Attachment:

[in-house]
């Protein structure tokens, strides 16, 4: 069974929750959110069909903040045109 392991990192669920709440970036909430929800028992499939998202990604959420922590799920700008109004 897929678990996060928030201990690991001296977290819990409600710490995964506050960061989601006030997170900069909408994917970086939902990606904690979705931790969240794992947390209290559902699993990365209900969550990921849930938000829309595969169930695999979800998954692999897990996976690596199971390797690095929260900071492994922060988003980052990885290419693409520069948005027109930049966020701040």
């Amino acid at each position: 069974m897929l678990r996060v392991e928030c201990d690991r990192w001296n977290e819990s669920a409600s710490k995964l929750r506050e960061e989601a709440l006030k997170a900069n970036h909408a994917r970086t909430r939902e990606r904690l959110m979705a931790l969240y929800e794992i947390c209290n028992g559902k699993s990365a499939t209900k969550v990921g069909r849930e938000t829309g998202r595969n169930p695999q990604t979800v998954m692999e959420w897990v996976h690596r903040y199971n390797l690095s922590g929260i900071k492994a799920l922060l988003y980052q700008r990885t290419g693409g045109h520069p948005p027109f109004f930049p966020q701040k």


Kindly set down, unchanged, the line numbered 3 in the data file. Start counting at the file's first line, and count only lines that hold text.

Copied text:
């Amino acid at each position: 069974m897929l678990r996060v392991e928030c201990d690991r990192w001296n977290e819990s669920a409600s710490k995964l929750r506050e960061e989601a709440l006030k997170a900069n970036h909408a994917r970086t909430r939902e990606r904690l959110m979705a931790l969240y929800e794992i947390c209290n028992g559902k699993s990365a499939t209900k969550v990921g069909r849930e938000t829309g998202r595969n169930p695999q990604t979800v998954m692999e959420w897990v996976h690596r903040y199971n390797l690095s922590g929260i900071k492994a799920l922060l988003y980052q700008r990885t290419g693409g045109h520069p948005p027109f109004f930049p966020q701040k």